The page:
Wednesday, May 12, 2010
Earlier today I noted on my activity feed that I was fighting lethargy and had no energy. Apparently, not even enough energy to notice I misspelled "lethergy." It has been a melancholy day, one that just seems to be made for doing nothing of significance. Have you had days like this?
As some friend's commented on the feed, we need time for ourselves, even if to do nothing more important than to let our mind and body recharge.
Too many people are running themselves into the ground, then finding one morning that they are out of juice. They wonder why they are so tired and run down. Some are exercising seven days a week and cutting calories as low as they can.
This is counterproductive. Minds and muscles need time to recover. Sure, it may not always seem we are doing physically exhausting tasks, but mental stimulation can take as much of a toll on us as exercising can. Maybe more so.
So what do we do when we awake and the tank is empty? Some would say to just "get over it." That and "snap out of it" were favorites of the drill instructors in the Army, as if there is an unlimited supply of mental and physical energy available to us and we can flip a switch and replenish our reserves whenever we need to.
No, trying to get over it or trying to snap out of it doesn't accomplish what we need to accomplish, which is to recharge ourselves.
But, how do we do that? Perhaps through a full-blown or mini-vacation or by taking a nap or simply lazing away the day reading, watching TV, listening to music, having a leisurely lunch with a friend, anything to change our routine from the hard-charging days we normally face.
Have to work? Can you take a vacation day and pamper yourself by getting a massage or pedicure, manicure or facial? If not, can you do what needs to be done while at work then declare a moratorium when at home and luxuriate in a tub of hot water, shutting out the world for a short while?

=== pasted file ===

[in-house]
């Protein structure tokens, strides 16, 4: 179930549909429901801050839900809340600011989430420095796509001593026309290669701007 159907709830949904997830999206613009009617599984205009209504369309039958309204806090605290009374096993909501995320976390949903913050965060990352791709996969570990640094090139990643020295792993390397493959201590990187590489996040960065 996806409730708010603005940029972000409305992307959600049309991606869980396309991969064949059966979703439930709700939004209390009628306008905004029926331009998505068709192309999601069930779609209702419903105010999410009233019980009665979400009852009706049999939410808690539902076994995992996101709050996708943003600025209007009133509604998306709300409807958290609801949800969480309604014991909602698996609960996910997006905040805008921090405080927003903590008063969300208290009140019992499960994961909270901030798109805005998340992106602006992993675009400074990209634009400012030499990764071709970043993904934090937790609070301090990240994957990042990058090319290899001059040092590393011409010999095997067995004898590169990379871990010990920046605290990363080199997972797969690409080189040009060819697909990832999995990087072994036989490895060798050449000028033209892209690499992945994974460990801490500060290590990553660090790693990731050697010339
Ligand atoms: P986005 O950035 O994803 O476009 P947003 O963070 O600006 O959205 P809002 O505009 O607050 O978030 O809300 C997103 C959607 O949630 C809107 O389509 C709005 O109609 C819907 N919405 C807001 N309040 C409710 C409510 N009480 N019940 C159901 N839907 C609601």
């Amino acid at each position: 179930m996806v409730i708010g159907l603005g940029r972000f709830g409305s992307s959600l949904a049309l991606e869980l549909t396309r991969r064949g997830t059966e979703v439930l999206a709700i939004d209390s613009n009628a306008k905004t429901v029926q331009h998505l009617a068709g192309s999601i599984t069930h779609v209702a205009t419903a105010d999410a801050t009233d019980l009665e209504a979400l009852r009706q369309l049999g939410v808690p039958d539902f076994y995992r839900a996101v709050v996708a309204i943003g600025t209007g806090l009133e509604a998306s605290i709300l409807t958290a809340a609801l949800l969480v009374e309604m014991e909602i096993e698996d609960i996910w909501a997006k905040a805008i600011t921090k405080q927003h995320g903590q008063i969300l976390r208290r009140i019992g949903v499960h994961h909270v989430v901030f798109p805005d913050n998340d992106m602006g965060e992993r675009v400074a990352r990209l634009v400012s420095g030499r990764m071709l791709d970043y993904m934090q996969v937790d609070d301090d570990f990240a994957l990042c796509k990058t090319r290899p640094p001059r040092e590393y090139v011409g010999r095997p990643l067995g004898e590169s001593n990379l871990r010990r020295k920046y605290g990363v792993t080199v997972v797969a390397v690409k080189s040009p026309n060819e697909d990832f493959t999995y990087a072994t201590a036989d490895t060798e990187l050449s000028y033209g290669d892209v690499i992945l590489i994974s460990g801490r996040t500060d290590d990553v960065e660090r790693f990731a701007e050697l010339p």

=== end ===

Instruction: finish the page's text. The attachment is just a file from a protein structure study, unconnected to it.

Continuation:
Whatever our methods, experts tell us we need time for ourselves, that burning the proverbial candle at both ends does not bode well for our health. And that is largely why we're on this road to fitness, isn't it? To increase our overall well being?
What are some of the ways you recharge yourself when you find yourself running on low?
Tuesday, May 11, 2010
What do you stand for? What are your standards?
I'd venture to suggest most people have not spent much time considering what their values are and would not be able to adequately expound on them.
But let me ask: Do you want to be a beacon in the dark? Do you want to shine the light of compassion, empathy, sympathy, joy, appreciation or other positive value on the lives of others through our words and deeds?
No, I'm not specifically referring to being a religious missionary. Not specifically. But, don't we want our lives to be remembered for something worthwhile? Spreading happiness perhaps, or offering caring support to another in their time of need?
Isn't it important to know we have made a difference for the better in someone's life before we pass on?
Let not a stranger pass by without a smile and a pleasant greeting. Let not a person in need see us pass by without extending a hand to help. Let that indescribable feeling of peace fill our hearts when we go to the aid of another. Even if we only try to lift another person's spirits when they are in despair, showing we care and offering encouragement, we will have done something that will be remembered far after our encounter is over.
We can't be a beacon if our light doesn't shine, the old song reminds us. With all of the troubles surrounding us today, what can we do to become a beacon of light and hope in the lives of those with whom we come into contact?
Monday, May 10, 2010
Holding onto resentment is emotionally and physically harmful. We are reminded of this from such various sources as the Bible and mental health and medical professionals.
I admit I have been holding onto an unwarranted share of bitterness after a close friend inherited more than $70,000. His townhome and truck are paid for, he has three sources of retirement income and now he inherited from a friend more money than many families earn in two years.
But that is not the source of my feelings. I'm happy for him that his friend thought so highly of him to offer a bequeath for all of the years he cared for her and I admire his diligence in so freely offering her his help and companionship.
No, what has festered, against my better judgment and desire and basic personality, is that he asked me to go with him to advise him on buying his first new computer system.
No, I don't expect him to buy me a new computer even though he is aware of the problems I have had with mine lately. It just seemed as if he was flaunting his good fortune, rubbing it in my face so to speak. How I reacted to his insensitivity was my weakness and I did not like the feeling. So tonight I offered to go computer shopping with him tomorrow.
As I made the offer, my spirits soared and I felt as if a heavy burden had been lifted off of me. It was then that I realized the feelings I had held inside. I felt reborn and cleansed.